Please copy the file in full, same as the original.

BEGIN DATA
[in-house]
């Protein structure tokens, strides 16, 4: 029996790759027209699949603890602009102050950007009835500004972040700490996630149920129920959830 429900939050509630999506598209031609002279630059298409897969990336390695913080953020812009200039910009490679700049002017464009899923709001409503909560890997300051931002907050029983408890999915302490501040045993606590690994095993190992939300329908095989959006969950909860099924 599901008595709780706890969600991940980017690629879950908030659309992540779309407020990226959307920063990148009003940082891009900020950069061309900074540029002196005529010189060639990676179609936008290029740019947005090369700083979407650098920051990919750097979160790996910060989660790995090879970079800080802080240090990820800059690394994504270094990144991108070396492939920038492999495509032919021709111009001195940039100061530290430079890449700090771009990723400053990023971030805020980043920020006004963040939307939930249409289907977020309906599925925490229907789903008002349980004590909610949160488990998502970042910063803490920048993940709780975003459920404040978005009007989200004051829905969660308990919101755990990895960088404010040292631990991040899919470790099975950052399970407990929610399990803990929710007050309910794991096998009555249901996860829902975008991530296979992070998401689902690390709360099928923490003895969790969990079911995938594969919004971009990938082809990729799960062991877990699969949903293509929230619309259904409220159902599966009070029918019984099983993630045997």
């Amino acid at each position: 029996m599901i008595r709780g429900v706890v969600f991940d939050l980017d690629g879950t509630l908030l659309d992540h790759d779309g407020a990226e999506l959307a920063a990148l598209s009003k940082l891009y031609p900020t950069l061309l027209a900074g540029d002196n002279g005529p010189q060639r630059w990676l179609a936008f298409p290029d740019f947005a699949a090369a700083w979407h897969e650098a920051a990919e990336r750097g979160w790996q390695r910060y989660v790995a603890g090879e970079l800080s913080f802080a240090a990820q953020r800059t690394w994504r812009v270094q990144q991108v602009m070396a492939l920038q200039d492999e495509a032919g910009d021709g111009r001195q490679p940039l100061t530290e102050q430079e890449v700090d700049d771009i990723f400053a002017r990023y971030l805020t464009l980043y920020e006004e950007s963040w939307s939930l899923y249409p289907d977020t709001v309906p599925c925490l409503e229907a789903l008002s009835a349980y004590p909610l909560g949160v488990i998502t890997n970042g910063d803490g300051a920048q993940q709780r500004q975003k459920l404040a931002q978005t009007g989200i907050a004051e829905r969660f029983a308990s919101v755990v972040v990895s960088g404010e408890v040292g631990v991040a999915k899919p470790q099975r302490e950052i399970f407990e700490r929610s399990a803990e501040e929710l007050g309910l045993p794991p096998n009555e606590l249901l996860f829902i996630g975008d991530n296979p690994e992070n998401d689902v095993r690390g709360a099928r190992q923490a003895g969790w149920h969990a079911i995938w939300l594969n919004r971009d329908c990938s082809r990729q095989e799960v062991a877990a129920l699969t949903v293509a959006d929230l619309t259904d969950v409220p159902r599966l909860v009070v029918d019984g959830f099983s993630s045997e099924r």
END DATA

[in-house]
């Protein structure tokens, strides 16, 4: 029996790759027209699949603890602009102050950007009835500004972040700490996630149920129920959830 429900939050509630999506598209031609002279630059298409897969990336390695913080953020812009200039910009490679700049002017464009899923709001409503909560890997300051931002907050029983408890999915302490501040045993606590690994095993190992939300329908095989959006969950909860099924 599901008595709780706890969600991940980017690629879950908030659309992540779309407020990226959307920063990148009003940082891009900020950069061309900074540029002196005529010189060639990676179609936008290029740019947005090369700083979407650098920051990919750097979160790996910060989660790995090879970079800080802080240090990820800059690394994504270094990144991108070396492939920038492999495509032919021709111009001195940039100061530290430079890449700090771009990723400053990023971030805020980043920020006004963040939307939930249409289907977020309906599925925490229907789903008002349980004590909610949160488990998502970042910063803490920048993940709780975003459920404040978005009007989200004051829905969660308990919101755990990895960088404010040292631990991040899919470790099975950052399970407990929610399990803990929710007050309910794991096998009555249901996860829902975008991530296979992070998401689902690390709360099928923490003895969790969990079911995938594969919004971009990938082809990729799960062991877990699969949903293509929230619309259904409220159902599966009070029918019984099983993630045997």
């Amino acid at each position: 029996m599901i008595r709780g429900v706890v969600f991940d939050l980017d690629g879950t509630l908030l659309d992540h790759d779309g407020a990226e999506l959307a920063a990148l598209s009003k940082l891009y031609p900020t950069l061309l027209a900074g540029d002196n002279g005529p010189q060639r630059w990676l179609a936008f298409p290029d740019f947005a699949a090369a700083w979407h897969e650098a920051a990919e990336r750097g979160w790996q390695r910060y989660v790995a603890g090879e970079l800080s913080f802080a240090a990820q953020r800059t690394w994504r812009v270094q990144q991108v602009m070396a492939l920038q200039d492999e495509a032919g910009d021709g111009r001195q490679p940039l100061t530290e102050q430079e890449v700090d700049d771009i990723f400053a002017r990023y971030l805020t464009l980043y920020e006004e950007s963040w939307s939930l899923y249409p289907d977020t709001v309906p599925c925490l409503e229907a789903l008002s009835a349980y004590p909610l909560g949160v488990i998502t890997n970042g910063d803490g300051a920048q993940q709780r500004q975003k459920l404040a931002q978005t009007g989200i907050a004051e829905r969660f029983a308990s919101v755990v972040v990895s960088g404010e408890v040292g631990v991040a999915k899919p470790q099975r302490e950052i399970f407990e700490r929610s399990a803990e501040e929710l007050g309910l045993p794991p096998n009555e606590l249901l996860f829902i996630g975008d991530n296979p690994e992070n998401d689902v095993r690390g709360a099928r190992q923490a003895g969790w149920h969990a079911i995938w939300l594969n919004r971009d329908c990938s082809r990729q095989e799960v062991a877990a129920l699969t949903v293509a959006d929230l619309t259904d969950v409220p159902r599966l909860v009070v029918d019984g959830f099983s993630s045997e099924r």